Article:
n my real job, nobody listens to any suggestions I have to offer. And it’s a cock up there.
But on the Western Bay Railroad, at least some of the things I say get put into practice.
Like today – I’m sitting in the small office (more like an outhouse with the hole boarded up) in Placerville Jct. I can see train 315 toiling up the long grade from Ute Jct, a steam engine on the head end, another behind the tail end passenger car*, shoving.
The last times we did this we met with various levels of success. Usually trains have to stop at stations, and stopping a two-man circus like a mixed train on a grade can be a handful. But I’m running the station and Rob is doing a sterling job dispatching. So I try to slip a little more realism into the game.
“Placerville Jct, Dispatcher.” “Dispatcher, go ahead.” “Placerville Jct has one coming west.”
Rob blinks (I can hear him from here) and then asks if it’s 391. I affirm that, then ask if I can clear him through. This means no stops, just a rolling OS. Rob agrees. As the crew comes up, I tell them I’m flagging them on – no orders. I OS their passage to the dispatcher as they roll past.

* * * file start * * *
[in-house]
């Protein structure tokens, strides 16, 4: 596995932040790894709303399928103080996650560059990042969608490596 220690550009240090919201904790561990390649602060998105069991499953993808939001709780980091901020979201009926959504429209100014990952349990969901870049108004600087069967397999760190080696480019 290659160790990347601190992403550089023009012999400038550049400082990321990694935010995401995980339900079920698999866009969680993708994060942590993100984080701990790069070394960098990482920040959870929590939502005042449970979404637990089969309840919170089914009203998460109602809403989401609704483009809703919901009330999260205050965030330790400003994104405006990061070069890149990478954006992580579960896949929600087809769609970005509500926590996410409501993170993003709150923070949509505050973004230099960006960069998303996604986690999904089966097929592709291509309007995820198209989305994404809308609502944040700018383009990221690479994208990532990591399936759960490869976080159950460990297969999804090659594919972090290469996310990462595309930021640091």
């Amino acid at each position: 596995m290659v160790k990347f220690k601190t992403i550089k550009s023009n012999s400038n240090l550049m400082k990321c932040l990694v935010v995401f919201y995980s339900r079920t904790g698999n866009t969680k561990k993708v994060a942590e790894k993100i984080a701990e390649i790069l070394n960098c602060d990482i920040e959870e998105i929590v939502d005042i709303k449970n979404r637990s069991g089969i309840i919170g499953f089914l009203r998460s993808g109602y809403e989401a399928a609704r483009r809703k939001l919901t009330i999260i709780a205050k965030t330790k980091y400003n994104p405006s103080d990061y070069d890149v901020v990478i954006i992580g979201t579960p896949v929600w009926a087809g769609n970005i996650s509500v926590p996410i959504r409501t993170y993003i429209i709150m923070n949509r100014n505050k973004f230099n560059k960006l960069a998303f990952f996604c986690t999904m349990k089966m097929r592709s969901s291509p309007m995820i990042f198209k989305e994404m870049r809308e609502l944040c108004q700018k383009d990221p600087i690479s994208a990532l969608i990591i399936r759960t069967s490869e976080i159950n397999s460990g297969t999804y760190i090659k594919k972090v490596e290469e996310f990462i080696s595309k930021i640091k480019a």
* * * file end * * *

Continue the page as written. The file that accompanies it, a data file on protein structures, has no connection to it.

And that was smooth. The helper got 391 to the top of the grade without incident, then rolled back down the Ute Branch (I OSed the helper through as an extra, white flags). I was happy to see the work – maybe it will become policy.
Afterwords, in the debrief, Al gave me (and the late Bruce Notman) credit for bringing them into more serious operations with station agents. It seems to work well, well enough that I’m proud of it.
Nice to see an idea succeed. And to get credit for it. Unlike work.
* Helpers on the back of a passenger coach. I know. Rome wasn’t build in a day. I’m working on that.